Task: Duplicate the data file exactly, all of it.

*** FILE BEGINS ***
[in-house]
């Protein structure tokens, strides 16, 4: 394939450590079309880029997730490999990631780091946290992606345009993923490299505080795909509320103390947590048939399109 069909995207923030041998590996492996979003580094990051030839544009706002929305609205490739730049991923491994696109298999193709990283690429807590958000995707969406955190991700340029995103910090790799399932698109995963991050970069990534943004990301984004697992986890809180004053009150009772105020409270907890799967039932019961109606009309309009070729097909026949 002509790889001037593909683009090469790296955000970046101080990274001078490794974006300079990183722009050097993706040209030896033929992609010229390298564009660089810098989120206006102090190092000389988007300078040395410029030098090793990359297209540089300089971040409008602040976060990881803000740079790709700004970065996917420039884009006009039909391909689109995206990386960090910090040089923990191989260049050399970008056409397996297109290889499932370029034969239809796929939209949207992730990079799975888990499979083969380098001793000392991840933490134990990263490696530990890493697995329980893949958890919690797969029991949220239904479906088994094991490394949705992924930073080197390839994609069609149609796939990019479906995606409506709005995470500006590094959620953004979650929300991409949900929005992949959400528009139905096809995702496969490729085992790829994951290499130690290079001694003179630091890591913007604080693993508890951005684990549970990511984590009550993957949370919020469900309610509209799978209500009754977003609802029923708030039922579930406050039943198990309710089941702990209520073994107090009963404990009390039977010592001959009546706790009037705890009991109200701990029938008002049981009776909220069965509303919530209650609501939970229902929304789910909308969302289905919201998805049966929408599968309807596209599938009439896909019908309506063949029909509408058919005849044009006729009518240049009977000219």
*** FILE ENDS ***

[in-house]
């Protein structure tokens, strides 16, 4: 394939450590079309880029997730490999990631780091946290992606345009993923490299505080795909509320103390947590048939399109 069909995207923030041998590996492996979003580094990051030839544009706002929305609205490739730049991923491994696109298999193709990283690429807590958000995707969406955190991700340029995103910090790799399932698109995963991050970069990534943004990301984004697992986890809180004053009150009772105020409270907890799967039932019961109606009309309009070729097909026949 002509790889001037593909683009090469790296955000970046101080990274001078490794974006300079990183722009050097993706040209030896033929992609010229390298564009660089810098989120206006102090190092000389988007300078040395410029030098090793990359297209540089300089971040409008602040976060990881803000740079790709700004970065996917420039884009006009039909391909689109995206990386960090910090040089923990191989260049050399970008056409397996297109290889499932370029034969239809796929939209949207992730990079799975888990499979083969380098001793000392991840933490134990990263490696530990890493697995329980893949958890919690797969029991949220239904479906088994094991490394949705992924930073080197390839994609069609149609796939990019479906995606409506709005995470500006590094959620953004979650929300991409949900929005992949959400528009139905096809995702496969490729085992790829994951290499130690290079001694003179630091890591913007604080693993508890951005684990549970990511984590009550993957949370919020469900309610509209799978209500009754977003609802029923708030039922579930406050039943198990309710089941702990209520073994107090009963404990009390039977010592001959009546706790009037705890009991109200701990029938008002049981009776909220069965509303919530209650609501939970229902929304789910909308969302289905919201998805049966929408599968309807596209599938009439896909019908309506063949029909509408058919005849044009006729009518240049009977000219």